Two writers of varying success, end up holed up in a cabin in the middle of nowhere, after a power outage has thwarted their plans to spend the weekend writing in solitude. To pass the time, the pair decide to have a "scare off" of sorts, to see who reigns as the best storyteller. Tensions build as feelings of inferiority creep in, for one of the two.
What you'll love is the films clever weaving together of both horror and comedy tropes, that have your heart racing one minute and questioning why you're laughing the next.
SCARE ME is Josh Ruben's first feature film and he has a lot on the line. For some, that might mean searching for purpose or a sense of life's meaning. For others, it could be the one shot they're giving themselves before they decide to sell their soul to corporate America (like me). But no, I'm not talking about any of that. I'm talking about cold hard cash. Josh li-ter-ally cashed out his 401K to make this movie.... let's pause there for a second...
...I immediately internalized this information. "What if Rob had a big dream, would I support him cashing out our life savings, because I know it means everything in the world to him?" "Am I the kind of spouse that recognizes that life is short and that we should embrace the now, because we might save our whole lives and then fall off a bridge and never enjoy it?"
After carefully evaluating I decided that no, no I am definitely not that person. <end moment of self-examination>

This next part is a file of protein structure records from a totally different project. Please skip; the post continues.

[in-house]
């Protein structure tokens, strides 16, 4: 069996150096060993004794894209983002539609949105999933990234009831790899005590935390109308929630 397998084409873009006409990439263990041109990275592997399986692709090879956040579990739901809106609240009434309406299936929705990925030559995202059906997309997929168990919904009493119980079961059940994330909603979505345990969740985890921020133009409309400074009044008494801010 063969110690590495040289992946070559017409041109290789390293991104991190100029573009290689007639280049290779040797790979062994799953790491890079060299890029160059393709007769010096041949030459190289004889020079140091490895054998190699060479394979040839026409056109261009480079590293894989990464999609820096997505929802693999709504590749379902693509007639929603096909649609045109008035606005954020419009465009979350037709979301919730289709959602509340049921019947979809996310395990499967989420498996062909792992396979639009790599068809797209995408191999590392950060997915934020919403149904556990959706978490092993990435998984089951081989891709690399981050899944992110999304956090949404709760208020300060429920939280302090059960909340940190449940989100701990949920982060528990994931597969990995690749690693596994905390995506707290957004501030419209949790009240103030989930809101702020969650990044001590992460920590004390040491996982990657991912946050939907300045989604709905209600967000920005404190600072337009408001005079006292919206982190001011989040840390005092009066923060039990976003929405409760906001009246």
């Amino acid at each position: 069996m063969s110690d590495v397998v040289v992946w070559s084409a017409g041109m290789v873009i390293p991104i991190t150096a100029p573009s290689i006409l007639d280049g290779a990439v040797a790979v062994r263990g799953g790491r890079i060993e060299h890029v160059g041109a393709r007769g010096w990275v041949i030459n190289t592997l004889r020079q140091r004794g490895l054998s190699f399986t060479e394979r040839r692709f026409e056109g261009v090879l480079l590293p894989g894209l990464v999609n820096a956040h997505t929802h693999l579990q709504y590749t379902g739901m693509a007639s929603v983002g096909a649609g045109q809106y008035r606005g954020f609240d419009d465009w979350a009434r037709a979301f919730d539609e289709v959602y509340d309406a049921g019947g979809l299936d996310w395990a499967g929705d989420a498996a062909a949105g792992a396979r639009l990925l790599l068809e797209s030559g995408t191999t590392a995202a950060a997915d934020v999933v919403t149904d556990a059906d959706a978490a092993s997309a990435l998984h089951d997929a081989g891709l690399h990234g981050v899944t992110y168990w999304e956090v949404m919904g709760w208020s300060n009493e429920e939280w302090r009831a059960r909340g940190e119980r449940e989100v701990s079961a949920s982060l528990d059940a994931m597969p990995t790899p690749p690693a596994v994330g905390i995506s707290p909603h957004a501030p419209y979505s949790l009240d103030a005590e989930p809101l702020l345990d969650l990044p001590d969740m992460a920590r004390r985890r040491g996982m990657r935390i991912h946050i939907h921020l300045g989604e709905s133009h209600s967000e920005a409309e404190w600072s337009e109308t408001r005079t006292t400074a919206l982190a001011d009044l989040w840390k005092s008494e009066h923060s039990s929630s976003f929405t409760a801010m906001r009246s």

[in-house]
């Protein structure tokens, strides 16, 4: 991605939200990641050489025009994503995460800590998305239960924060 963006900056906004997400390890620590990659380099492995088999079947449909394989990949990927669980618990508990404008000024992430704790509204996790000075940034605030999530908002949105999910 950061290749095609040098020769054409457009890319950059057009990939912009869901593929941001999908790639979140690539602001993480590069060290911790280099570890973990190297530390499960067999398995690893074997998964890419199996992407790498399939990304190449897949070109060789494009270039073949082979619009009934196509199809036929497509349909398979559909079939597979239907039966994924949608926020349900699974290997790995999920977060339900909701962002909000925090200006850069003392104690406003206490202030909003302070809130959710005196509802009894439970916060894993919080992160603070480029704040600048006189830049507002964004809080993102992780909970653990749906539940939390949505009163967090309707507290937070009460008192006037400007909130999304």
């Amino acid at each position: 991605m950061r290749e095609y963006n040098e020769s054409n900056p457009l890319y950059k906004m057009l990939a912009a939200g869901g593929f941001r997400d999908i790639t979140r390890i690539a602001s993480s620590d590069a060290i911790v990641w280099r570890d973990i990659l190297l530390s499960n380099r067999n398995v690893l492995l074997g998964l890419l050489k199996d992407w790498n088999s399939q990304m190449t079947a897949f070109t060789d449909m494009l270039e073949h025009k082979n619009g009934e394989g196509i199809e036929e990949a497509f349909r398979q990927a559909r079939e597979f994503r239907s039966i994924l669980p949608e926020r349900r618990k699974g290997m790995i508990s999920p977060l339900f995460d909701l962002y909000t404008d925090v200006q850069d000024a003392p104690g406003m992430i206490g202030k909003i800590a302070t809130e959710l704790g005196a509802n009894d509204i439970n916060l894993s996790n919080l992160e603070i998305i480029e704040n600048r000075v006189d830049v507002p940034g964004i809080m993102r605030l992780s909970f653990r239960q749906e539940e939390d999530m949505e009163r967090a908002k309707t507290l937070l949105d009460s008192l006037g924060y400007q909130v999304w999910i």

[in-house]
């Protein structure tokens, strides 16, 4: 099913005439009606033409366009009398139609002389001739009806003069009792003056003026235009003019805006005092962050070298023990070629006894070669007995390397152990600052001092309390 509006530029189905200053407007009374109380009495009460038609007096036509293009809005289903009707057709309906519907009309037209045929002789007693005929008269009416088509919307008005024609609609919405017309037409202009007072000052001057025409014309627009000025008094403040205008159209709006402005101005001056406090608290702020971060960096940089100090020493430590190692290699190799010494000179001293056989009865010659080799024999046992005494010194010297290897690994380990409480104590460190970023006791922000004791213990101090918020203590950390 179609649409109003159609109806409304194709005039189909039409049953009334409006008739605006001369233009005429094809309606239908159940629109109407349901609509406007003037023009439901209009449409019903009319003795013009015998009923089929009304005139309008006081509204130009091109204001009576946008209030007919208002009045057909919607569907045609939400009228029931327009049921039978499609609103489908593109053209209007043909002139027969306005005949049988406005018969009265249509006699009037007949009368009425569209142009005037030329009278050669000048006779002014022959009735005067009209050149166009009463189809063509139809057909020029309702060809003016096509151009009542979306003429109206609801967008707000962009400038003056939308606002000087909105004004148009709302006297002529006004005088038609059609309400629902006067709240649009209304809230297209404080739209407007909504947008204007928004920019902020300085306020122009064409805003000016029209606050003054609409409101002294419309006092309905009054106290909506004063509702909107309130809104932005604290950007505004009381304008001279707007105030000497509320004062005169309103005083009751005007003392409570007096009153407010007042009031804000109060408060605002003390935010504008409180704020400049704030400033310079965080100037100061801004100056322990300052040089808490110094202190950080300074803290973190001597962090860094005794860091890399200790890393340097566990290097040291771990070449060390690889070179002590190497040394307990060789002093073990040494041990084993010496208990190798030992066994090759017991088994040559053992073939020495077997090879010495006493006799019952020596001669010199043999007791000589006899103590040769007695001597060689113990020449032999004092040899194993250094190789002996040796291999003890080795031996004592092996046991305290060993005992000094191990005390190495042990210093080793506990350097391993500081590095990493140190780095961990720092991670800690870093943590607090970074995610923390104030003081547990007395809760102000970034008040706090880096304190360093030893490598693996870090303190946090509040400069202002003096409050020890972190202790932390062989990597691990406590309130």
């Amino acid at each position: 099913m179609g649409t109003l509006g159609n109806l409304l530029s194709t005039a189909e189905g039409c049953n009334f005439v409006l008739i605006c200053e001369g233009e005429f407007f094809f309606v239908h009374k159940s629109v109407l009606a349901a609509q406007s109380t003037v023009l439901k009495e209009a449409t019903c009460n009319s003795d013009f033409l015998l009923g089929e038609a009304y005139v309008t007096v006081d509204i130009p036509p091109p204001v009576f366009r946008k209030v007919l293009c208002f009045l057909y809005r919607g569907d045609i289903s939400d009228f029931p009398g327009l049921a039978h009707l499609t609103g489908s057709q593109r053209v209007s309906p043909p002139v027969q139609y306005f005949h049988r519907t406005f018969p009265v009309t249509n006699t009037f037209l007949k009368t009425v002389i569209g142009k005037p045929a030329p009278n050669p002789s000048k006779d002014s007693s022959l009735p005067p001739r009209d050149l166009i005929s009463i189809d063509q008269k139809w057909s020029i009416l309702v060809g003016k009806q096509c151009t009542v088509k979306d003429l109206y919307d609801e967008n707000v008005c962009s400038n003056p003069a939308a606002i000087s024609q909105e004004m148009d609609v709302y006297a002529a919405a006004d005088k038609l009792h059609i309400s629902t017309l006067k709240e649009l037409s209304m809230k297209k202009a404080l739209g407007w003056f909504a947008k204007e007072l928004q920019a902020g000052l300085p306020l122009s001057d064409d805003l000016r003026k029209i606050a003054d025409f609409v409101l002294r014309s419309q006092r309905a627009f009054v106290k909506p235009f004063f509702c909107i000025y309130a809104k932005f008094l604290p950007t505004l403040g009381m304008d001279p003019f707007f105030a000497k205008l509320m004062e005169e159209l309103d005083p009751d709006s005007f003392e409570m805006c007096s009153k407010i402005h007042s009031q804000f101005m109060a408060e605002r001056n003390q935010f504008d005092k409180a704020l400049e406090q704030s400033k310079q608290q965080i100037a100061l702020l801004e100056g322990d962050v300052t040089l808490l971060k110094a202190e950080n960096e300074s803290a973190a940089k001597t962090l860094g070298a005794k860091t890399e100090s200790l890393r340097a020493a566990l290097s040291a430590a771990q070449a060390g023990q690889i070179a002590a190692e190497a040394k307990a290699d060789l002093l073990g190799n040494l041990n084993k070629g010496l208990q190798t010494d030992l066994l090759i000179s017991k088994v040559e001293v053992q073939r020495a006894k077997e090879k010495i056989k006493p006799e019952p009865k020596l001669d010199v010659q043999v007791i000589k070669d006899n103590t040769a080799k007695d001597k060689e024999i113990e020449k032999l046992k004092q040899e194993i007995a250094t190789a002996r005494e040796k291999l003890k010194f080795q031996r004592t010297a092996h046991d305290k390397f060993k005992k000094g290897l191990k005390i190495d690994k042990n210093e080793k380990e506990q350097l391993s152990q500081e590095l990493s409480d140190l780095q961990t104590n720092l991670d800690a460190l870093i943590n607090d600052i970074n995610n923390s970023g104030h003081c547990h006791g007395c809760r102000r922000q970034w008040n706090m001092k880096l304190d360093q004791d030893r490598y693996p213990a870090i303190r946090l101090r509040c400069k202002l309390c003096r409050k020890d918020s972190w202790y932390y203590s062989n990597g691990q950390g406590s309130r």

So back to Josh Ruben. Josh plays Fred, who you will quickly find is the "lesser" writer. He's endearing enough, but has a short fuse that keeps his character edgy and unpredictable. After the interview, Rob and I have a really honest conversation about which character we were rooting for, and frankly I think our instinctual leanings end up being ironically part of the message the film is trying to send. I realize that this won't make sense until you go out and watch it, so go stream it on Shudder!
Aya Cash is outstanding. If you're a The Boys fan (which I am not, but Rob LOVES it), you'll recognize her as the evil and highly unlikeable villain, Stormfront. In Scare Me, she is playing Fanny, a successful horror writer who's confidence comes accross as both empowering and narcissistic. Fanny is in the driver seat as she pushes Fred to dig deeper to unearth a truly scary story.
Ugh, I just spent like a good 2 hours trying think of a concise way to summarize this movie and then I realized the trailer does it so much better. Check it out!
Well first, we're sure that you'll love hearing Josh talk about his passion for his film and some of the motivations behind how he structured the film. We also think you'll find the way he built character chemistry interesting. Most importantly, we think you'll love his hair. I realize that seems shallow, but he does in fact, have that Patrick Dempsey hair thing going on that seems effortless, but it just can't be.
You can find SCARE ME streaming on Shudder now and we highly recommend giving it a watch.